Montana Outdoors

July 8, 2017

Avoiding the heat

There is a heat wave covering this part of Montana at present, with daytime temperatures up into the low 100’s, very hot for here, and so hiking has become an activity for early in the mornings. Today, my choice was the lower part of Munson Creek which is only a 10 mile drive from home and always a pleasant place to go.

Today Ocean Spray shrubbery lined the beginning of the trail, a pleasant way to enter the world of the forest above.

Munson Creek trail

Just up the hill a short distance from the creek crossing a stand of Wild Bergamot was in full bloom.

Wild Bergamot

Wild Bergamot ~ Monarda fistulosa

At intervals along the next mile of trail I found the three phases of life of the Brown-eyed Susan or Blanket flower.

Brown-eyed Susan, Blanket Flower

Brown-eyed Susan, Blanket Flower

Brown-eyed Susan, Blanket Flower

Brown-eyed Susan, Blanket Flower ~Gaillardia aristata

Near my chosen turn around point, a little side trail leading to the creek again welcomed me with a doorway of Ocean Spray.

Munson Creek trail

The creek was running cold and clear.

Munson Creek

Nearly always on a hike, near the turn around point the thought occurs to me, “Since I’m already here, I might as well go…”, which always ends up with seeing something interesting and nearly always with a lot of physical exertion. This time I followed an elk trail which led down to the stream and a pretty little cascade.

Munson Creek

The short side trip also provided a glimpse of a flower with which (to my surprise) I was not familiar, a Common Tarweed,

Common Tarweed

Common Tarweed ~ Madia gracilis

the seed head of another common summer plant, a Yellow Salsify,

Yellow Salisfy seed

and a pretty setting of the blossoms on a tall stalk of grass that I would not have seen had I not taken the short side trip.

Grass in bloom

All in all, a cool and pleasant morning walk before the heat of the day set in!

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40 Comments »

  1. I hadn’t heard that you were getting such extreme heat there. I hope it cools off soon. We’ve been lucky so far, with bearable heat and humidity.
    That ocean spray shrub is huge. I like the way the flowers seem to drip.
    That was a worthwhile detour. I’ve never heard of tarweed. It’s a pretty little thing. I’ve found that whenever I have to take a detour for whatever reason I always find something interesting, as if the whole thing had been planned. The grass flowering is beautiful!

    Liked by 2 people

    Comment by New Hampshire Garden Solutions — July 8, 2017 @ 2:35 pm

    • The extreme heat from Arizona and South Cal was moved up here by a change in the winds. As far as I’m concerned, they can have it back.
      Yes, detours almost always turn out well, which is good because I can;t pass up a chance at one.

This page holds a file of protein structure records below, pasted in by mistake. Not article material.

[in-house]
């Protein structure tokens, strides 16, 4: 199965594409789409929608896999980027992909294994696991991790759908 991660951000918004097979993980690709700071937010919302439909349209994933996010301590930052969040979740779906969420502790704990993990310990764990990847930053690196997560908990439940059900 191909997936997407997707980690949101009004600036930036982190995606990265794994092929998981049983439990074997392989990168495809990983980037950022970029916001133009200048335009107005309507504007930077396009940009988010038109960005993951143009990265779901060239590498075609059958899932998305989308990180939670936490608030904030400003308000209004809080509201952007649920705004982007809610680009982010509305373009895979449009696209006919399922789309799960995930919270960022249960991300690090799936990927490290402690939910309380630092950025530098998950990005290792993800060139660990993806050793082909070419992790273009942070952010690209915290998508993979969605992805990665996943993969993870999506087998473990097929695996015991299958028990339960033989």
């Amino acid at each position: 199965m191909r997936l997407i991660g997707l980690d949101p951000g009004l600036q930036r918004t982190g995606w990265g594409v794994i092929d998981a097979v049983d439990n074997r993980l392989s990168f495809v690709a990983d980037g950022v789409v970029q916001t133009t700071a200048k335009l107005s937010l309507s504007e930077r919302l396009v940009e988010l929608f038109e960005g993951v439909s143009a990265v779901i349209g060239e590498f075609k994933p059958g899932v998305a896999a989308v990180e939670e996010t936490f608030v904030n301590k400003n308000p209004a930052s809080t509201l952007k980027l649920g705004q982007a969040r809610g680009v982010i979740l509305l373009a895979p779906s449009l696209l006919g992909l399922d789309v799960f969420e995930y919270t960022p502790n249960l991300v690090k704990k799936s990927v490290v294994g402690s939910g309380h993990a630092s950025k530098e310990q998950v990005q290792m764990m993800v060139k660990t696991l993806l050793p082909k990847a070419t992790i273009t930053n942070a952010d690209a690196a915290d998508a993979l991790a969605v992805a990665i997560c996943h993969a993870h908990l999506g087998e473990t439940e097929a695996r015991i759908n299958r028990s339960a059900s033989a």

I can’t believe that I hadn’t noticed the tarweed before. It’s tiny, but pretty. And that grass just blew me away!

      Liked by 2 people

      Comment by montucky — July 8, 2017 @ 3:17 pm

  2. What a hike that was for finding interesting things. The spirea always looks great when it’s in full bloom like that. Reminds me of one of the formations you see in fireworks. The bergamot would be a special find! I’ve had some of the domestic kind in my garden and I love that flower. So do the bees! But the bergamot in my garden was more pink than purple. This one you found is an especially pretty colour.

    Liked by 2 people

    Comment by wordsfromanneli — July 8, 2017 @ 2:39 pm

    • I think the wild Bergamot is lie the Bluebell of Scotland; it comes in many different shades of color. When you can, it pays to wander around in a favorite place every few days because everything keeps changing. I think tomorrow morning I will visit Spring Creek again to see if a Rattlesnake Plantain that I saw there yesterday is in bloom yet.

      Liked by 2 people

      Comment by montucky — July 8, 2017 @ 3:21 pm

      • Always something new. Every day is an adventure.

        Liked by 2 people

        Comment by wordsfromanneli — July 8, 2017 @ 5:48 pm

        • You are right Anneli. Each time out something new or different awaits. The natural world is dynamic and constantly changing and plants particularly show great beauty several times in their annual cycle.

          Liked by 2 people

          Comment by montucky — July 8, 2017 @ 6:41 pm

  3. What a beautiful hike, though….and nice little treasures, too.

    Liked by 2 people

    Comment by seekraz — July 8, 2017 @ 3:18 pm

    • I would like to be taking longer hikes, but with this kind of heat I wouldn’t enjoy them. In the mean time it’s nice to have a few places like this quite close.

      Liked by 1 person

      Comment by montucky — July 8, 2017 @ 3:23 pm

  4. Looks like the perfect hike on a hot day. Is the water in those cascades drinkable?

    Liked by 2 people

    Comment by Vicki — July 8, 2017 @ 6:54 pm

    • The shade makes it comfortable and the presence of the stream helps too. Yes the water is good: it’s very wild country and no people above it all of the way to its source: it also harbors small trout.

      Liked by 2 people

      Comment by montucky — July 8, 2017 @ 7:51 pm

  5. It sounds like you went from -40s to +100 in a few months in your area–wow! That’s hard on people, plants and animals. Lovely photos!

    Liked by 2 people

    Comment by jpostol — July 8, 2017 @ 6:57 pm

    • It is much hotter than usual for early summer. There was a change in the atmospheric conditions that brought the extreme heat from the southwest of the country right up to the northwest. Thankfully, the nights cool off to into the 50’s.

      Liked by 1 person

      Comment by montucky — July 8, 2017 @ 7:53 pm

  6. Just always love your photos and comments and knowledge. So glad I am priviliged to follow your travels Sincerely. Lores

    Liked by 3 people

    Comment by Anonymous — July 8, 2017 @ 9:04 pm

  7. Wonderful! Beautiful to see the different stages of a flower. The streams look so cool and refreshing. You certainly get a wide range of temperatures!

    Liked by 2 people

    Comment by Jo Woolf — July 9, 2017 @ 3:19 am